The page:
Twitter: how to snooze notifications for Direct Messages

Twitter: how to snooze notifications for Direct Messages

By IsraeliPanda

We are all aware of how annoying Twitter notifications can be. Irrespective of whether Twitter was installed on your smartphone, desktop computer, or other device. If you haven’t heard, when you sign up for a Twitter account or download an app to your phone, almost everything will notify you. I installed it by clicking OK and continuing, just like you probably did, so I could start using the app when I set it up. Similar to my car, we rarely pay attention to the settings until something annoys us. Drive it until you hear something strange, and then figure out what’s wrong. You’d think that a person like me, who is perfect in every way, wouldn’t have issues like these. But no, I believe that the majority of technicians are like everyone else; The difference is that we typically have the knowledge to address issues as they arise. Having said all of that, I was thinking about offering you some easy solutions to this problem. Give you more control over your notifications and reduce the amount of stress in your life.

I’ll tell you how to respond to the warnings on the Twitter website and on your Android phone (LG Volt). I think this will cover most of you out there. These steps are very similar on each device. So, let’s start with the Twitter website, which probably you use the most on your computer.

How to manage Twitter notifications on the website:

Step 1:

Go to and sign into your account. Check out in the upper right corner of your screen whenever you have signed in here, you’ll see a small picture of your profile picture. Choose this:

Step 2:

A menu with the options listed below will open when you click this button.

Step 3:

To access all of your account options, including widgets and securities, select “Settings. “Two of these options now say notification, as you can see. However, there may be a third option that you are unaware of and must manage as well. That would be Mobile, which is the setting that determines which notifications are delivered to your mobile device. There are three types of notifications that must be managed: mobile notifications, email notifications, and web notifications. We are going to start with email notifications.

Step 4:

covers each of the three choices. Choose the option labeled “Email Notification. On this page, you will have control over the information Twitter will send you via email. Many of these options are customizable and manageable. Twitter selects everything by default, as can be seen. You can check and uncheck what you want to be informed about in your emails.

The topic of web notifications will come up next. When your web browser sends you notifications, this has an effect. Pop-up windows are how these notifications show up in your web browser. It will notify you of Direct Messages, followers, likes, tweets, and retweets from other Twitter accounts while you are logged in to Everything in this place is entirely in your hands. Like the one before it, all you have to do is choose which ones you want and which ones you don’t. At the base, click the “Save Changes” button when you’re done.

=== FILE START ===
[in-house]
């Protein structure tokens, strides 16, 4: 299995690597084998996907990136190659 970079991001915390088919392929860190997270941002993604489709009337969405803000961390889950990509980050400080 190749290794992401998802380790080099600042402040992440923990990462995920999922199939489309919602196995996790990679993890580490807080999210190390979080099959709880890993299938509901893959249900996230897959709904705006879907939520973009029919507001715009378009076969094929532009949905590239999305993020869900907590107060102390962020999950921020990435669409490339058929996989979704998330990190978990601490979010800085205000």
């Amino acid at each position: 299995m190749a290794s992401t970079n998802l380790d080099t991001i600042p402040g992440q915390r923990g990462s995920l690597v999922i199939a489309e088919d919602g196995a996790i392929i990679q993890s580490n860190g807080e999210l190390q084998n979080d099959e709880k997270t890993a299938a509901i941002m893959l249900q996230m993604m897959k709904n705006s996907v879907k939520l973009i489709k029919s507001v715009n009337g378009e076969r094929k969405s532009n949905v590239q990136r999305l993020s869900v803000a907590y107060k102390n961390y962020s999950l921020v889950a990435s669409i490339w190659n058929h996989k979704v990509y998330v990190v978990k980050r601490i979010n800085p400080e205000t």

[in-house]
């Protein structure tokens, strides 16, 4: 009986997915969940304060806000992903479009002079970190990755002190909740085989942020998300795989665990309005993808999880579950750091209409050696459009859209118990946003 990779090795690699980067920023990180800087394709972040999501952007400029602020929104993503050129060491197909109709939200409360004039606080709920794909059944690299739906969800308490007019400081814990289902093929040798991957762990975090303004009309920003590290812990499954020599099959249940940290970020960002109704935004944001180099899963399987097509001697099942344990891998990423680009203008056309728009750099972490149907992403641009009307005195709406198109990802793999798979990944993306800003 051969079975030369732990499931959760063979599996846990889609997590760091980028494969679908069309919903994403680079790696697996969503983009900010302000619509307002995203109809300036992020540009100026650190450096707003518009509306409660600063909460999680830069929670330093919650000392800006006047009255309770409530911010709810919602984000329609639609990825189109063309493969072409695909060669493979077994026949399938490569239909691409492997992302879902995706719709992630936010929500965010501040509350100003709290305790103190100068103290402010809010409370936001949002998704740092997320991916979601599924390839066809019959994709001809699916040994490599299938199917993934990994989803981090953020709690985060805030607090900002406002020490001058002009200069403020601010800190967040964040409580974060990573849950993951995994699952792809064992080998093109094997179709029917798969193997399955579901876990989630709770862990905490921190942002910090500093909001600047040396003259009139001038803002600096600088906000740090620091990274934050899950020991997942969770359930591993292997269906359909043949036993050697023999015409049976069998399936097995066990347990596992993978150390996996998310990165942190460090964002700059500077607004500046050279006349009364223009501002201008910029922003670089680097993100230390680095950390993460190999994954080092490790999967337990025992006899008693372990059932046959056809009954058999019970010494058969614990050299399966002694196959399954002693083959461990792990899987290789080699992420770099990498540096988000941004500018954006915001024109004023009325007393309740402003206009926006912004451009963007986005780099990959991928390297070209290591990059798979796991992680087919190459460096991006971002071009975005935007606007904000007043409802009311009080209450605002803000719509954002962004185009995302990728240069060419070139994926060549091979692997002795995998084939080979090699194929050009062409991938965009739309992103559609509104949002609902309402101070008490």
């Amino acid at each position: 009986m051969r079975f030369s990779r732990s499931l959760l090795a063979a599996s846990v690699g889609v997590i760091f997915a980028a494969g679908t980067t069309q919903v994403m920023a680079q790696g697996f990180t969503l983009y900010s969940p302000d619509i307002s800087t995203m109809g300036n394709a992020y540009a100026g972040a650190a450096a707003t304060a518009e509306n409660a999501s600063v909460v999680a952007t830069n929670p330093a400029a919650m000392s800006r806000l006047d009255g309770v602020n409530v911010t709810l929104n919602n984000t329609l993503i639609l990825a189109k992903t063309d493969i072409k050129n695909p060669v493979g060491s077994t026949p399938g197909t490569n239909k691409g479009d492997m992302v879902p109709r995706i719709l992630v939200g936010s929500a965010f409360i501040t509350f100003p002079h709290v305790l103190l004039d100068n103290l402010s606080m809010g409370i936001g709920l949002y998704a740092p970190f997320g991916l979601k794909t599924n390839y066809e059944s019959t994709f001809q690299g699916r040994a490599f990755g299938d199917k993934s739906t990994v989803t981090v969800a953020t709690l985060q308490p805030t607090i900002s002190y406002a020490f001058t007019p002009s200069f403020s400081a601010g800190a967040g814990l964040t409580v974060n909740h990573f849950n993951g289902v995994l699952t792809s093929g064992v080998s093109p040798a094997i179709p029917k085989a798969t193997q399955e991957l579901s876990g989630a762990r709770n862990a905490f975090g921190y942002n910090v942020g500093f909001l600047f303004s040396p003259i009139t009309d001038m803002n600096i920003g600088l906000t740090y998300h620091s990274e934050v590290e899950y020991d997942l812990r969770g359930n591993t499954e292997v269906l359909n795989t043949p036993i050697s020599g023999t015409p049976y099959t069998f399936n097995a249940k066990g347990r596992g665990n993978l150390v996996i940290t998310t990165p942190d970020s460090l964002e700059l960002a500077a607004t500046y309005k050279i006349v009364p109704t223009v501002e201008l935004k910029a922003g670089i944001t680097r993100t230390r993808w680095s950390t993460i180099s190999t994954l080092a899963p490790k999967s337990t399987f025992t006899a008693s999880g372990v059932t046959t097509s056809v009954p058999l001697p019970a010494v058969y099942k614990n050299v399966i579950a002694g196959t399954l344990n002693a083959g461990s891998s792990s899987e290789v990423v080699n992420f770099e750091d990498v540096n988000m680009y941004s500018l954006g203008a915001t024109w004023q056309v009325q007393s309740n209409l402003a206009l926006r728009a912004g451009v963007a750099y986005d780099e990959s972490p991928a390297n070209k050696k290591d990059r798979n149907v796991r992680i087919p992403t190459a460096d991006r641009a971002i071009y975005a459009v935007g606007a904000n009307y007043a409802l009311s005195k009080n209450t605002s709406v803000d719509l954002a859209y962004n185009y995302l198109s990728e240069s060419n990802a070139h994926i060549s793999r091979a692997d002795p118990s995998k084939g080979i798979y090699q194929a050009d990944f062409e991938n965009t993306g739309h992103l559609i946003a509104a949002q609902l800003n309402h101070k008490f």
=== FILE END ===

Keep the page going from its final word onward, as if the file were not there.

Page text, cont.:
The “Mobile” option is currently the final selection. This will affect notifications sent to your mobile device. Just to let you know, if you download the Twitter app to your mobile device, you’ll need to change those settings there as well. That will be discussed further, but let’s close here. You will proceed in the same manner as you did with the other two options if you select the Mobile option. Click “Save Changes” at the base to save your choices.

I’d like to briefly discuss the addition of the Notifications option to the main menu. Click “Notification Tab.” This makes it easier to manage notifications on your timeline. I won’t go into specifics about this, but I thought you should know where it was.

Jane Manchun Wong, an app researcher, claims that Twitter is working on a “snooze button” that would prevent notifications from being sent to your phone.

Wong, who mines application code for unreleased or impending highlights, first found the yet-to-be-delivered nap button on August 4 while taking a gander at the Twitter Android applications’ code. All signs propose that the Twitter group simply began to deal with it as of late, Wong wrote in a blog entry about her revelation.

The brand-new feature will be represented by a crossed-out bell in the app’s notifications tab’s upper right corner. If a user presses it, they will have the option to basically silence their push notifications for one, three, or twelve hours.

Anyone who has seen a tweet go viral, even slightly, is aware of the flood of notifications it can bring. Every retweet, reply, and like can, depending on your settings, cause your phone to vibrate or make noise. This can be very annoying for several hours, especially if you’re focused on something else than your mentions.

If you were to decide that you are ready to return to Twitter, the snooze button would essentially save those mentions for later, rather than completely eliminating them. As a result, you would be able to take the plunge without missing anything significant.

Naturally, this could also be beneficial for regular Twitter users who aren’t going viral but just want a break from the platform, which can be addictive.

A spokesperson for Twitter was unable to say whether or not the snooze button would be available in the app or when it would be available.

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